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on the first Sunday after it became apparent that this was not just a downturn but a crisis, I opened our worship service at First UMC, a typical small-town Methodist church that i pastor, with my guitar, singing REM's "Its the End of the World As We Know It," the chorus of which ends with the line "and I feel fine" as our call to worship.

What had happened that week in my soul was that i had started with obsessing over my 401k and retirement funds. I even figured out how many days longer i had to work before i retired for every 1% the DJIA fell. (FYI - I will now feel lucky to retire at 85.) But by Friday of that week I had begun to care less about my monetary assets (and when i could retire) and began to understand a little more about what it means to rely on God. Even with the Dow out the window, I noticed that the sun kept coming up, my wife and my dogs still loved me, my cats and my children still ignored me, and that life went on more or less as usual. And I realized I had made money my functional savior. And that somehow or another, the huge drop in the markets had changed me. More "In God We Trust" and less "In Cash We Trust."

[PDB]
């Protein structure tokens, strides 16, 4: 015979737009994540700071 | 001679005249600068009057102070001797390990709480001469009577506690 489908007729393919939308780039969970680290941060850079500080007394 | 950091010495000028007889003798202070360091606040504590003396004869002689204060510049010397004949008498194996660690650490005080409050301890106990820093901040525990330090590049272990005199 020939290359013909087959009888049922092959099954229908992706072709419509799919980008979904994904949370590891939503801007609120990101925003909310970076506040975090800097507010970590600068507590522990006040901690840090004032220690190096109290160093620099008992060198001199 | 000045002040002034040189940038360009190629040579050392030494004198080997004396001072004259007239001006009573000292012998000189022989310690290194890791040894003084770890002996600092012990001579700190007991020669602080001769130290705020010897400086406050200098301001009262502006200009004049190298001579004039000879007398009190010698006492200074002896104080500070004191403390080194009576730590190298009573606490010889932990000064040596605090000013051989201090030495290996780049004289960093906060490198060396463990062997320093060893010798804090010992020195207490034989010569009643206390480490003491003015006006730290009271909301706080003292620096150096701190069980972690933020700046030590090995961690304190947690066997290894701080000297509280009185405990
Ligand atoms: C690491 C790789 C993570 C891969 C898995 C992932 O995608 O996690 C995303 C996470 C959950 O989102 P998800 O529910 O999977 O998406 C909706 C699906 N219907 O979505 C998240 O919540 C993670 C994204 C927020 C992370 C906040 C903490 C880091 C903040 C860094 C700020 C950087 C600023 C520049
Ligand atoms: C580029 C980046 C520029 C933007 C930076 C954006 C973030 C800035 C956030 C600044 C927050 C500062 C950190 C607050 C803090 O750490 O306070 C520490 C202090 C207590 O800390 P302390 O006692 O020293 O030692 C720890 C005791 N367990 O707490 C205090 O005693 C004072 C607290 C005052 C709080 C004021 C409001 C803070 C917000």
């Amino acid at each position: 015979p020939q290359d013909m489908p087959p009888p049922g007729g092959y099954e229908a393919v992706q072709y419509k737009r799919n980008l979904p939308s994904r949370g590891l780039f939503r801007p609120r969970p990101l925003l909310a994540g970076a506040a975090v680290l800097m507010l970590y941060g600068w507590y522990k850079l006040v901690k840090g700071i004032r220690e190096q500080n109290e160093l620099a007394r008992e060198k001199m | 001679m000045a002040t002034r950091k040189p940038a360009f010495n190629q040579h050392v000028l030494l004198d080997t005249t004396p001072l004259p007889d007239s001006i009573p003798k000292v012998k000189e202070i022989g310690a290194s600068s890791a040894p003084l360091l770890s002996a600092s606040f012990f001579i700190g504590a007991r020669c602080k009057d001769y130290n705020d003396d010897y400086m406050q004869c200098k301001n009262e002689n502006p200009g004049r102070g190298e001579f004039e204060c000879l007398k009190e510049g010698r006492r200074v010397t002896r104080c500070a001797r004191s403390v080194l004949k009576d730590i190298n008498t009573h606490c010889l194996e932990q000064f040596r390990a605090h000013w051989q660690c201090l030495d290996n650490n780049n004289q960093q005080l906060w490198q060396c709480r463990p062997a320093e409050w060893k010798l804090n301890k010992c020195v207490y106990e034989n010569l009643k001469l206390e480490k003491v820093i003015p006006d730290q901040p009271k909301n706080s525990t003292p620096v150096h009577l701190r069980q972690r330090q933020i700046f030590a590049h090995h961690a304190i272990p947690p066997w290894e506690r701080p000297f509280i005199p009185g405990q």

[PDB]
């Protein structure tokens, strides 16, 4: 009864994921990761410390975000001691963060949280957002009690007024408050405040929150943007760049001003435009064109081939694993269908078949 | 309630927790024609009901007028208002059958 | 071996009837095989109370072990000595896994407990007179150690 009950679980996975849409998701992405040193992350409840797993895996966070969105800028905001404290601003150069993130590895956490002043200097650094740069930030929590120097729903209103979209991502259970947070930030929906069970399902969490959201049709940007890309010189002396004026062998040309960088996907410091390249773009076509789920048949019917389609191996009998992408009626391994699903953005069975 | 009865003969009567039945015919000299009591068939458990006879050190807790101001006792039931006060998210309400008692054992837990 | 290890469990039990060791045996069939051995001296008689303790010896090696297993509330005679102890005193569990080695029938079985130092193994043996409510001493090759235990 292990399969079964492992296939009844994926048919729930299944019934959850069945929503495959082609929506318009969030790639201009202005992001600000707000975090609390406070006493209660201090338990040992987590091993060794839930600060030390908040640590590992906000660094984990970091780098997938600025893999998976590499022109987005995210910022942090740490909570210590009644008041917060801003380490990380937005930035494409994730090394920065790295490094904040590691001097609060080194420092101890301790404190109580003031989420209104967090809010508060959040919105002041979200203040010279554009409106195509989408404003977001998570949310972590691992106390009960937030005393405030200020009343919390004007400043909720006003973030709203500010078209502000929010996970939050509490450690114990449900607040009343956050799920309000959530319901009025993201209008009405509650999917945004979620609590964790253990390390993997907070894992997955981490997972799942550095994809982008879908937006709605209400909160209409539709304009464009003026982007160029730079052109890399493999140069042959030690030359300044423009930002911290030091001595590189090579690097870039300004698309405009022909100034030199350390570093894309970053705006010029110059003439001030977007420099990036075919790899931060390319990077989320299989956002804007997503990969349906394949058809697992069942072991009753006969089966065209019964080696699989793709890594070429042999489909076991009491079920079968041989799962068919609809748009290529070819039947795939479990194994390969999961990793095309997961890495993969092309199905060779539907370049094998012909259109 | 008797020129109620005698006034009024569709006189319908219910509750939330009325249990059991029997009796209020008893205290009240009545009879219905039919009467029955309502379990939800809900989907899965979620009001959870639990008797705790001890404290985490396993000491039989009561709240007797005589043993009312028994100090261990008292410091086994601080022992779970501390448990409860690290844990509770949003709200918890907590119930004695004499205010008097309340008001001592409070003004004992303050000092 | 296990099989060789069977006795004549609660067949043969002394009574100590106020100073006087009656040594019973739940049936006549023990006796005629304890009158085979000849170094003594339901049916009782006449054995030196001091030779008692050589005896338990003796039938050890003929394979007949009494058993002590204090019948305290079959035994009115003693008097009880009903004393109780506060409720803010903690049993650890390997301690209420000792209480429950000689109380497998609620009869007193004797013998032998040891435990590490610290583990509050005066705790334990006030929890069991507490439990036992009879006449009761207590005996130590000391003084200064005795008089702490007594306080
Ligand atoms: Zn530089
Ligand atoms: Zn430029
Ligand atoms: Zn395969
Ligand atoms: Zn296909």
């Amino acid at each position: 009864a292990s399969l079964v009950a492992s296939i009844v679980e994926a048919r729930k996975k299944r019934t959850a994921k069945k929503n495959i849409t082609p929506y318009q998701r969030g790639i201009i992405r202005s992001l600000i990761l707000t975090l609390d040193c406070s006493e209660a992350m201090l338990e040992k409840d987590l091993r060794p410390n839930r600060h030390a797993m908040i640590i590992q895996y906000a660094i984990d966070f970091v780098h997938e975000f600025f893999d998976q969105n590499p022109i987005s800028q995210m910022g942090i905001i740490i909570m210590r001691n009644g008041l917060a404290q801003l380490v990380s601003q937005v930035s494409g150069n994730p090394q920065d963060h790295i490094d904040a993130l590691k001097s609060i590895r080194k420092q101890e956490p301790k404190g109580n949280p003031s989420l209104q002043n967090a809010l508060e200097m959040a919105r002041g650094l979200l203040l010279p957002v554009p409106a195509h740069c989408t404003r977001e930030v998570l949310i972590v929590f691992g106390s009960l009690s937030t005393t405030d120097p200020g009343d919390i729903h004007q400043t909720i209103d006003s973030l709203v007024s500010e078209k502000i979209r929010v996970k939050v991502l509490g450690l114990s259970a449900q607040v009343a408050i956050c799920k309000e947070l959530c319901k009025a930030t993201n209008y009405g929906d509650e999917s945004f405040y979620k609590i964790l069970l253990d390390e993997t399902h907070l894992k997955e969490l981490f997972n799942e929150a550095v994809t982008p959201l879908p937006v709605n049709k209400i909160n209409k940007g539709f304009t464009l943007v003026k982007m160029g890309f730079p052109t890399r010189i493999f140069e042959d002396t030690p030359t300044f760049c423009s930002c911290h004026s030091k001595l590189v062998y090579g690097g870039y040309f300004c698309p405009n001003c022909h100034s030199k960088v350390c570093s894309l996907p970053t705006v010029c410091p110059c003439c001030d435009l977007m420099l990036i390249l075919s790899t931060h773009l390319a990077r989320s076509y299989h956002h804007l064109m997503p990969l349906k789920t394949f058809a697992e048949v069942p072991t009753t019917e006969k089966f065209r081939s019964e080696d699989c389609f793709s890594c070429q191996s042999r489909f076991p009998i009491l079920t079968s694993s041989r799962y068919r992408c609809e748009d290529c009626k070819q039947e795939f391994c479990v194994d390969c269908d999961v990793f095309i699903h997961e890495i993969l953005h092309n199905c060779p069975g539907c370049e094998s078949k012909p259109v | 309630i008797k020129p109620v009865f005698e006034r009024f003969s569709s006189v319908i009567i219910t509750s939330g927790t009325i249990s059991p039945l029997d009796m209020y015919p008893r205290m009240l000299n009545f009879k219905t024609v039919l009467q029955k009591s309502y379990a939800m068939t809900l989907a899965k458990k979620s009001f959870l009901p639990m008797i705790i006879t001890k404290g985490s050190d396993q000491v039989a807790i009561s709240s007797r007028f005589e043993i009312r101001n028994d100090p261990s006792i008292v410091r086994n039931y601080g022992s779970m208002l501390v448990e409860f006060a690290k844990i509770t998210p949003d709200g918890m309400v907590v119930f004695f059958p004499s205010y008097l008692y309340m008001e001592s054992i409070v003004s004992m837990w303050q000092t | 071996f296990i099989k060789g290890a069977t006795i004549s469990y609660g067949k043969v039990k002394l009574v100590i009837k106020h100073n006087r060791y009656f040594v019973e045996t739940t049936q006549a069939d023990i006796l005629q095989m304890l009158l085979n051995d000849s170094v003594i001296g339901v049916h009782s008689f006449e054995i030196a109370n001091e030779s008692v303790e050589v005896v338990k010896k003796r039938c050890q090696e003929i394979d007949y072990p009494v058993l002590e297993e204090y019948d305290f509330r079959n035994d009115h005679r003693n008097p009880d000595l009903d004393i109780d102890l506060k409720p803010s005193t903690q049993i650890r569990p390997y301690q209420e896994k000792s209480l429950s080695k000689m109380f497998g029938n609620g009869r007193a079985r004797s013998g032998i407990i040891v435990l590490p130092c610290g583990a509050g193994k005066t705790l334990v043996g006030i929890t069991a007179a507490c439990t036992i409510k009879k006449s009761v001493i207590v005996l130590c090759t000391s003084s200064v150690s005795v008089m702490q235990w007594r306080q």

And I felt fine.

John Purdue